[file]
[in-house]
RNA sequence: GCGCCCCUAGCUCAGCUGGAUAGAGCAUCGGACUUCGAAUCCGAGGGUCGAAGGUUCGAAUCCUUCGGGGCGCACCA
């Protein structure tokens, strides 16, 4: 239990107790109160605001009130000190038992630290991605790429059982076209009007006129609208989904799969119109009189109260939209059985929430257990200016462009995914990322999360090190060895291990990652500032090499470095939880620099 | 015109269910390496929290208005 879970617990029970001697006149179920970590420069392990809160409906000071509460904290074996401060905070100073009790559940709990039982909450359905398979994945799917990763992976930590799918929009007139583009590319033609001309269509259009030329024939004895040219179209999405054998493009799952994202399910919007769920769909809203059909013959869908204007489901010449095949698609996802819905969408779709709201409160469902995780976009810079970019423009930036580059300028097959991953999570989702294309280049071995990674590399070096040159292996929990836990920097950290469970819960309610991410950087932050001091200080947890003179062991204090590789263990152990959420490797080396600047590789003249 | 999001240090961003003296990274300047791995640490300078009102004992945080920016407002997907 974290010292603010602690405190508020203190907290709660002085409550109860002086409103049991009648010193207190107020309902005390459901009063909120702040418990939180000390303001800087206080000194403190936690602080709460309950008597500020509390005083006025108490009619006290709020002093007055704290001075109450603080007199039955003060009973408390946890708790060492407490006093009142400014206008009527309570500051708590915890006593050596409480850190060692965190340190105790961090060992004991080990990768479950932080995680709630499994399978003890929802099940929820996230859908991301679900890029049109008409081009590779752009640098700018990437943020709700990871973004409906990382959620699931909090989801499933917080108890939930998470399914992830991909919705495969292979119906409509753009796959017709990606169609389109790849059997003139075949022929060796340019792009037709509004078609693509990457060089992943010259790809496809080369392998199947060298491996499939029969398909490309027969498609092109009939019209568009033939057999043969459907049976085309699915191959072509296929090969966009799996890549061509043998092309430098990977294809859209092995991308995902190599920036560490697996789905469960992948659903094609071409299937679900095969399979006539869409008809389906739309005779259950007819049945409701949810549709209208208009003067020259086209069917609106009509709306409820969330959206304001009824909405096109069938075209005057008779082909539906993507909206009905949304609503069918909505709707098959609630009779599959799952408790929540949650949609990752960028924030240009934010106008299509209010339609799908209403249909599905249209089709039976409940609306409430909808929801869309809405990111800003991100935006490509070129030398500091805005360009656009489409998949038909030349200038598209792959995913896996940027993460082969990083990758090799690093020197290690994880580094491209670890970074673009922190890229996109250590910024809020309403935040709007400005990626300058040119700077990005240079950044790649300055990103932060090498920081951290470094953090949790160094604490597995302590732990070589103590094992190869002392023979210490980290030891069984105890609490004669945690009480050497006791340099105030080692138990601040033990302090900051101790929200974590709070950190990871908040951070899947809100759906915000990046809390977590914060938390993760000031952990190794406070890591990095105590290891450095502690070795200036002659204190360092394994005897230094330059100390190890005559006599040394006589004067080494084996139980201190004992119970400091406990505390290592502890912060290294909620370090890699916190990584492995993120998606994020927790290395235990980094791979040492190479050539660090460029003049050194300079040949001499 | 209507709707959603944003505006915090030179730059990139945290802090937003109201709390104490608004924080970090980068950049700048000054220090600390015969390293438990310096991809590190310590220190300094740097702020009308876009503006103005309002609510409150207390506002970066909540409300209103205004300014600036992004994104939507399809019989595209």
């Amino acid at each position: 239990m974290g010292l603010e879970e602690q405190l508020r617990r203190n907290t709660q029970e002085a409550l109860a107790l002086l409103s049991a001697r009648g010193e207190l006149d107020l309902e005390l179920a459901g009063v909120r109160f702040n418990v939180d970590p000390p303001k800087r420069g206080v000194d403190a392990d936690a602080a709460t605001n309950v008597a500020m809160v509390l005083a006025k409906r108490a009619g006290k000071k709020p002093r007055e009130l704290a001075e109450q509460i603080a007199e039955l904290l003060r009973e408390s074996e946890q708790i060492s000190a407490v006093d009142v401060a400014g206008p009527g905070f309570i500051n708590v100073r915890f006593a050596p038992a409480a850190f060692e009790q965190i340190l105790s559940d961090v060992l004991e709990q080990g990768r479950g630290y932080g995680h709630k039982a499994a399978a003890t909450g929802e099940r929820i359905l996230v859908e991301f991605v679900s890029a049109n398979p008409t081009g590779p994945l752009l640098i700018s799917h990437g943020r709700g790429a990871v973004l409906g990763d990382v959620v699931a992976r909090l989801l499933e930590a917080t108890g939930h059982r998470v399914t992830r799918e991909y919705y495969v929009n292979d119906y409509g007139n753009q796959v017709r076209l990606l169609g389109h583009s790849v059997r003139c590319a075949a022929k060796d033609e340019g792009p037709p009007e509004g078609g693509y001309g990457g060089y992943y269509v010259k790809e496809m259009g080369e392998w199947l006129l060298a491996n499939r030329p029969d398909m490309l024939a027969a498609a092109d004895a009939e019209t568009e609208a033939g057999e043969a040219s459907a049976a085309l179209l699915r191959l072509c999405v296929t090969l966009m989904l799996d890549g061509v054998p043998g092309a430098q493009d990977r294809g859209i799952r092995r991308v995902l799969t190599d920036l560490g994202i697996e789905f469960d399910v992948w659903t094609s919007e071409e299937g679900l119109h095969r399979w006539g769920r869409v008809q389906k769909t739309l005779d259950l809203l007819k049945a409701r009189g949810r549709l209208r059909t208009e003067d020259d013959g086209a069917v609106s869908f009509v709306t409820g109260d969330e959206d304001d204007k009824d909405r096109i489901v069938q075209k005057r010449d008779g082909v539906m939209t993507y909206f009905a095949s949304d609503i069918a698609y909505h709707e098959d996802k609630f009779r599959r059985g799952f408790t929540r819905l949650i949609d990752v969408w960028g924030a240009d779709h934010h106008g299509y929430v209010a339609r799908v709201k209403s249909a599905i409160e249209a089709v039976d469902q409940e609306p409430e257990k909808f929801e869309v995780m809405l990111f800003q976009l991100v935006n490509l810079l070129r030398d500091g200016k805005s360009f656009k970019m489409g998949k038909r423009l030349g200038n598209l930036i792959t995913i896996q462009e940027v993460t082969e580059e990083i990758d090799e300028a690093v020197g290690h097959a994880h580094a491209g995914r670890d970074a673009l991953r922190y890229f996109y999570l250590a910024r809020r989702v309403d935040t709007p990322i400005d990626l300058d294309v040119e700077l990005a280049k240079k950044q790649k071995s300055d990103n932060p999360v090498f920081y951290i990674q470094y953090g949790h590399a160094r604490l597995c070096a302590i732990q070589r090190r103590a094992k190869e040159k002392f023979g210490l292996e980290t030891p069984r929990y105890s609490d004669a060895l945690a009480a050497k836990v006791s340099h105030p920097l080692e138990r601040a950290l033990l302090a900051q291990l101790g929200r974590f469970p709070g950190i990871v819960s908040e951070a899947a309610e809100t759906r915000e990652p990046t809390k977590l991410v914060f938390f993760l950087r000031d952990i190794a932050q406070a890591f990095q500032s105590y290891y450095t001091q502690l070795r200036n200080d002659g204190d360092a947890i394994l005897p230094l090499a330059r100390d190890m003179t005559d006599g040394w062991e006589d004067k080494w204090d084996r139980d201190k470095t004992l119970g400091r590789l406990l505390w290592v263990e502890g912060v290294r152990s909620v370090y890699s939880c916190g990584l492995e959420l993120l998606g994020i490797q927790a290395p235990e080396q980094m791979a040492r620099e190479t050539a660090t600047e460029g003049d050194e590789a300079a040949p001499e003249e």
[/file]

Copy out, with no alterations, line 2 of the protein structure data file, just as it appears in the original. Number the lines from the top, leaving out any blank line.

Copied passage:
RNA sequence: GCGCCCCUAGCUCAGCUGGAUAGAGCAUCGGACUUCGAAUCCGAGGGUCGAAGGUUCGAAUCCUUCGGGGCGCACCA